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Decision No. 982

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April 28 2004
In Re: IN Re: Request from the California-Pacific Annual Conference for a Declaratory Decision on the Meaning, Application, and Effect of ¶¶ 346 and 359.1 of the 2000 Discipline as to Whether a Local Pastor Has the Right to Trial after Being Discontinued from Appointment.

Digest of Case

A local pastor under appointment, who receives a notice in writing from his/her bishop or district superintendent informing him/her that she/he is being discontinued from that appointment and that his/her license for pastoral ministry is being discontinued for the reason that said local pastor is accused of violating specifically one or more cited chargeable offenses (¶ 2702.1), does not have a right to the supervisory response mandated in ¶ 359.1 unless the notice clearly states that it is a written and signed complaint claiming misconduct or unsatisfactory performance of ministerial duties, in which case the notice must also inform the local pastor of the process for filing the complaint and its purpose. If the notice clearly states that it is a written complaint and it is properly signed, the local pastor has a right to the supervisory process. If the supervisory process results in a judicial complaint, the local pastor has the right to trial as provided in ¶¶ 2702.1, 2703.2, 2704.2, 2706.2c and 2713. The termination of an appointment does not negate a local pastor’s right to trial.

Statement of Facts

On October 31, 2002, a local pastor serving under appointment as pastor of a charge in the California-Pacific Annual Conference received a letter from this local pastor’s district superintendent, dated October 30, 2002, which read, in part: After consultation with the chairperson of the Staff-Parish Relations Committee of (name of church) and with Bishop Mary Ann Swenson of the Los Angeles Area of the (sic) United Methodist Church, I must inform you that your appointment to serve as the pastor of (name of church) has been terminated as of October 30, 2002. You are given until November 15, 2002, to have all of your personal belongings removed from the church and parsonage and to vacate the premises. Since you no longer have an appointment to serve as local pastor of (name of church), your clergy status in the (sic) UMC is terminated. This decision is made because of your actions in repeatedly speaking against the (sic) United Methodist Church, its teachings and doctrine of the Christian faith, its Bishop and its superintendent, as reported by members of the congregation, including the members of the Staff-Parish Relations Committee. What you have been doing is a chargeable offense for pastors, including local pastors, under paragraph 2702.1 (e) and (f) of the Book of Discipline of the (sic) United Methodist Church. This is also a chargeable offense for laypersons, under paragraph 2702.3 (c) and (d). Specifically, when one is given the privilege and responsibility to serve in a United Methodist Church, one is expected to uphold the Order and Discipline of the (sic) United Methodist Church, and to refrain from the dissemination of doctrines contrary to the established doctrine of the (sic) United Methodist Church. The local pastor asked a clergy member of the conference to serve as the local pastor’s advocate under the provision of ¶ 359.2c. Based on the fact that chargeable offenses were cited by the superintendent in this letter, the advocate understood the letter to be a formal complaint, as defined in ¶ 359.1a: “A complaint is a written and signed statement claiming misconduct or unsatisfactory performance of ministerial duties.” With this understanding, the advocate requested a meeting with the bishop to begin the disciplinary process of supervision (¶ 359.1). A few days later, the advocate had a meeting with the bishop and the superintendent involved. Because the local pastor was geographically distant, the local pastor authorized the advocate, in writing, to meet with the bishop on the local pastor’s behalf, in the local pastor’s absence. At this meeting the superintendent said that the letter was simply a notice of termination of appointment of a local pastor under the provision of ¶¶ 341.8 and 346.1. The bishop was not sure whether the letter did or did not constitute a formal complaint as defined in ¶ 359.1a, and took the matter under advisement. The matter was subsequently resolved in a manner acceptable to the bishop, the district superintendent, and the local pastor involved. However, the advocate and another clergy member of the conference asked the California-Pacific Annual Conference (Plenary Session) to send the following request for a declaratory decision under ¶ 2610 to the Judicial Council: It is clear that a Local Pastor has no guarantee of an appointment, and that a license for pastoral ministry “shall remain valid only so long as the appointment continues…”(¶ 341.3). In the fourth restrictive rule to the Constitution of The United Methodist Church, at ¶ 18, all clergy and lay members of the church (including Local Pastors) are granted the privilege of a right to trial if accused of a chargeable offense. This constitutional right is acknowledged at ¶¶ 2702.1, 2703.2, 2704.2, 2706.2c and 2713. If a person serving under appointment as a local pastor receives a notice in writing, from his/her bishop or district superintendent, informing him/her that s/he is being discontinued from that appointment and that his/her license for pastoral ministry is being discontinued for the stated reason that said local pastor is accused of violating specifically one or more cited chargeable offense(s) (¶ 2702.1), does that local pastor have a right to the supervisory process ¶ 359.1) and, if this results in a judicial complaint, the right to trial? Or does the termination of the appointment end the local pastor’s right to trial? Jurisdiction The Judicial Council has jurisdiction under the provisions of ¶ 2610.2(j). Analysis and Rationale In determining the application, meaning and effect of the questions posed by the California-Pacific Annual Conference, two questions of church law must be examined. 1) What constitutes a complaint against a clergy member of an annual conference? The answer to this question is found in ¶ 359.1a: A complaint is a written and signed statement claiming misconduct or unsatisfactory performance of ministerial duties. The person filing the complaint and the clergyperson shall be informed by the district superintendent or bishop of the process for filing the complaint and its purpose. 2) Does a local pastor have a right to the supervisory process and, if this results in a judicial complaint, the right to trial? Par. 18 in the Constitution, the “Fourth Restrictive Rule,” reads: The General Conference shall not do away with the privileges of our clergy of right to trial by a committee and of an appeal; neither shall it do away with the privileges of our members of right to trial before the church, or by a committee, and of an appeal. The right to trial was a part of the original Constitution of The Methodist Episcopal Church and has continued unchanged, even as to wording. When this provision was passed, the majority of Methodist clergy were local pastors. There was no question that this provision applied to them. The only question raised was whether a local pastor would be defined as clergy or laity if complaints or charges were to be brought against him. The General Conference defined a chargeable offense committed by a local pastor, in the course of his/her actions as a local pastor, to be one addressed under the judicial procedures for clergy. This discussion was still occurring as recently as 1980, when the General Conference requested the Judicial Council to rule on whether it was constitutional for a bishop to suspend a clergy or local pastor under complaints or charges, pending trial. In Decision 486, the Judicial Council ruled that while the matter relating to clergy membership in the annual conference was not in the purview of the bishop under then ¶ 37 of the 1980 Discipline (2000 Discipline ¶ 31), local pastors were not members of the annual conference, so they might be suspended by the bishop. Subsequent to this decision the General Conference has named local pastors under full-time and part-time appointment (¶ 342) to clergy membership in the Annual Conference (¶ 602) as long as they remain under appointment. Once a complaint is filed, the right to fair process attaches and is not affected by any change in the appointment. Therefore, if a complaint is filed against a local pastor claiming misconduct or unsatisfactory performance of ministerial duties and if the complaint is properly signed and informs the local pastor of the process for filing the complaint and its purpose, it is clear that she/he is entitled to all the constitutional protections of the judicial process of the church.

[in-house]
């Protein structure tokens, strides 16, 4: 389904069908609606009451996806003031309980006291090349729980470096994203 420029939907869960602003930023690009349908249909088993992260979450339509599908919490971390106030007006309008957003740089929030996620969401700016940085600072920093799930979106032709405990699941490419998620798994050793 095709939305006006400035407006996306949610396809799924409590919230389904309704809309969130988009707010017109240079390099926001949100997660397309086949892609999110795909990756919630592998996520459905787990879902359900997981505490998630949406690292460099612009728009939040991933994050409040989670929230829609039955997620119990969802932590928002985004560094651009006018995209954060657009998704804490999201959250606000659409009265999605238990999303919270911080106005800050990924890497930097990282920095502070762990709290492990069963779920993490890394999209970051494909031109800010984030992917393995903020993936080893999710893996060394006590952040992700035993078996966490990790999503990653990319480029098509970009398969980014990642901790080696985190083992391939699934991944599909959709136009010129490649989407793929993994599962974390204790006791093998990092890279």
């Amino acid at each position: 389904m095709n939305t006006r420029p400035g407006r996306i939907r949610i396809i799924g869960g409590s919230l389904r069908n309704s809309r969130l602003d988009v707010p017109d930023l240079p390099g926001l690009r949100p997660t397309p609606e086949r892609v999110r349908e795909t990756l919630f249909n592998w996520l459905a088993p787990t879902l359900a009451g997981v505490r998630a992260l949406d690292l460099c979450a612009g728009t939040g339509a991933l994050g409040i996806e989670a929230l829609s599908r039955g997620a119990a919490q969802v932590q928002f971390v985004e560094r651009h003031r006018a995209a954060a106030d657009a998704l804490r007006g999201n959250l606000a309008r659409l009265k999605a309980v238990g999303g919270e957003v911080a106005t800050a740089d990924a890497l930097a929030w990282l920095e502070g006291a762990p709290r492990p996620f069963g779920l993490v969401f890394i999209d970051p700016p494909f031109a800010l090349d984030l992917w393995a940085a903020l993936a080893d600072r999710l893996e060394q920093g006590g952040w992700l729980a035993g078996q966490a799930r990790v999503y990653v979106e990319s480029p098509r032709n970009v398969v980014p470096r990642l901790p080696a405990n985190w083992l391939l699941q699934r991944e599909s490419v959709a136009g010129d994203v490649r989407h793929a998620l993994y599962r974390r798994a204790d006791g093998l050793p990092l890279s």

Decision

A local pastor under appointment, who receives a notice in writing from his/her bishop or district superintendent informing him/her that she/he is being discontinued from that appointment and that his/her license for pastoral ministry is being discontinued for the reason that said local pastor is accused of violating specifically one or more cited chargeable offenses (¶ 2702.1), does not have a right to the supervisory response mandated in ¶ 359.1 unless the notice clearly states that it is a written and signed complaint claiming misconduct or unsatisfactory performance of ministerial duties, in which case the notice must also inform the local pastor of the process for filing the complaint and its purpose. If the notice clearly states that it is a written complaint and it is properly signed, the local pastor has a right to the supervisory process. If the supervisory process results in a judicial complaint, the local pastor has the right to trial as provided in ¶¶ 2702.1, 2703.2, 2704.2, 2706.2c and 2713. The termination of an appointment does not negate a local pastor’s right to trial.

We disagree with the ruling in this opinion. The discontinuance of the appointment of a local pastor severs the conference ministerial relationship and the attendant fair process rights because that individual is no longer a local pastor. The Discipline in Par. 346.1 does not impose upon the bishop any criteria, constraint or guideline for the discontinuance of a local pastor’s appointment. If the bishops’s authority of appointment or discontinuance of local pastors is to be diminished or curtailed, it must be accomplished by the General Conference and not by the Judicial Council. Sally Curtis AsKew Mary A. Daffin Sally Brown Geis Larry Pickens